catclaw.jpg

Desert Willow [ Chilopsis linearis ssp. arcuata ] is generally a shrub or small tree, with narrow, willow like leaves. It is related to Catalpa and also has attractive spring flowers. It is often used as a native landscape plant and for bank stabilization. Most were <15 ft tall and multi-stemmed.
desert_willow.jpg

The most important tree is Shrub Live Oak [ Quercus turbinella var. turbinella ]. Further to the southeast in Arizona and Mexico it is a major component of oak chaparral, while in Nevada it is restricted to canyons and north facing mountain slopes because of the smaller influence of the summer monsoon. It is evergreen, with bristle tipped leaves. Generally it is a shrub, but can become tree size [in fact American Forests lists the largest some 50 miles west as 51 ft tall]. Most I saw were <15 ft, but a sizable number reached 20-30 ft. Diameters would be tricky to measure, as they are nearly always multi-stem [3-5 seems most common]. Individual steams mostly < 1 ft diameter.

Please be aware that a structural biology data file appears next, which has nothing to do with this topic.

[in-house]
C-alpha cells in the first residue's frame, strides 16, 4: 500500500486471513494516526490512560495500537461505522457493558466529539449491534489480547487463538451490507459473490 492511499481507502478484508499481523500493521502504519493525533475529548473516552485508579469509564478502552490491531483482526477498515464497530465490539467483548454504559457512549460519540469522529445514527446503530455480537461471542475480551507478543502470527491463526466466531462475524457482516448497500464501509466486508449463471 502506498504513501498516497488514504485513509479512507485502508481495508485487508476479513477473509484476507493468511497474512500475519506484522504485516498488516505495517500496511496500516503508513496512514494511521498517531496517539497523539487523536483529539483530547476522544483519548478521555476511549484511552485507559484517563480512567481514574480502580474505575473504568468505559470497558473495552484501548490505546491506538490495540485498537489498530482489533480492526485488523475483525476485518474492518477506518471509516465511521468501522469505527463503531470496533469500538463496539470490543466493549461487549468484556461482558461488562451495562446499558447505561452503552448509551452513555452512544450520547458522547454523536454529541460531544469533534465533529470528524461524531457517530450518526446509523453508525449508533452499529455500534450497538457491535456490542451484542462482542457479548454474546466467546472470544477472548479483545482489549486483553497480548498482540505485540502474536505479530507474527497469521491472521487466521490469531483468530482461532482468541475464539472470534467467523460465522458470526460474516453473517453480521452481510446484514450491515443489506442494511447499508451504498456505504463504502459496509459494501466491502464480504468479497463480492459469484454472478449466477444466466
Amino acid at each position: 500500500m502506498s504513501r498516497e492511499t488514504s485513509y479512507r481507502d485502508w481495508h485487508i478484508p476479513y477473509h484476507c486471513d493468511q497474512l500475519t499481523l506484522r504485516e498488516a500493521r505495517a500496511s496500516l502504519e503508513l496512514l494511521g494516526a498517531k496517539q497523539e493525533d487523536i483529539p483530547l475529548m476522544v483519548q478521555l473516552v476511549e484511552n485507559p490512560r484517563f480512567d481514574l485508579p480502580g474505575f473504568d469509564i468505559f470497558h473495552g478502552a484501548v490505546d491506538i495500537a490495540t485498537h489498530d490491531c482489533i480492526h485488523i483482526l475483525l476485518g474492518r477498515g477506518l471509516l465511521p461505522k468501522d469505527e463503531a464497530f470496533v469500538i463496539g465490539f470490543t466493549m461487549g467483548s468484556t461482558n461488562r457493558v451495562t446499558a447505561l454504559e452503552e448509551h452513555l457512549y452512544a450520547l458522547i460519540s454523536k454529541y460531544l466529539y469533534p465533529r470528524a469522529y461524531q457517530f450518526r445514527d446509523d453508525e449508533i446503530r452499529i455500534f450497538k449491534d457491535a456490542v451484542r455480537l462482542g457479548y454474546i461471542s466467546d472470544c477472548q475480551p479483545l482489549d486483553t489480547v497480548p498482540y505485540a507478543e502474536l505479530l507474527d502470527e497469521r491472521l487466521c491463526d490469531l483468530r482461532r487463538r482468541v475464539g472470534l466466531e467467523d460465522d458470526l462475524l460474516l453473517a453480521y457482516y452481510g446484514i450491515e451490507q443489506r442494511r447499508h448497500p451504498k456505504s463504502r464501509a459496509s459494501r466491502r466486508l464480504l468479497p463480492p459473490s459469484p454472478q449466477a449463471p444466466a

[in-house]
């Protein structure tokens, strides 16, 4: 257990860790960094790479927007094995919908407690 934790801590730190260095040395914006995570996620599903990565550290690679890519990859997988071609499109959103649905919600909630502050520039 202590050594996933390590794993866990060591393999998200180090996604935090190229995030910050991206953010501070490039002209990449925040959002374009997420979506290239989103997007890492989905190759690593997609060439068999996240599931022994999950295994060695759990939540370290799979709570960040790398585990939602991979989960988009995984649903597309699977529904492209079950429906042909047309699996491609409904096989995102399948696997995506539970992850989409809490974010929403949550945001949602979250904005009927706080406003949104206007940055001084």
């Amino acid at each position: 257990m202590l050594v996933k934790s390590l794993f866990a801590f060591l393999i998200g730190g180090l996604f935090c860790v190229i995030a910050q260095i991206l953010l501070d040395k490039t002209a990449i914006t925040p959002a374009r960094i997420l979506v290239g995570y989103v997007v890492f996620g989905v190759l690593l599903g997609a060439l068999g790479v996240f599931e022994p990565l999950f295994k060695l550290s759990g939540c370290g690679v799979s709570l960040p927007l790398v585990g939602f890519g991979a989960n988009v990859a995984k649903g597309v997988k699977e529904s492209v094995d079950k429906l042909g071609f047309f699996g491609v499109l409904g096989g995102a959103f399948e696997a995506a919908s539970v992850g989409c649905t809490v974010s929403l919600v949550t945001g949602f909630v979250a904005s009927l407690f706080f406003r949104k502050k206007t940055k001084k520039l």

oak_stem.jpg

Like the other two species listed, they have long root systems that sprout, forming colonies. Its acorns can be an important wildlife food and provide shade that provide habitat for various other species.
oak_canyon.jpg
oak.JPG
oak_arch.jpg
by Chris
Sun Feb 12, 2012 7:20 pm
 
Jump to forum
Jump to topic

Forest Hero Award

were http://www.un.org/en/events/iyof2011/forests-for-people/awards-and-contests/forest-heroes-programme-and-award/ .

The thing that caught my eye where the winners from the US, two girl scouts! http://grist.org/sustainable-food/scouts-honor-the-push-for-sustainable-cookies-isnt-over-yet/ Grist has a nice writeup.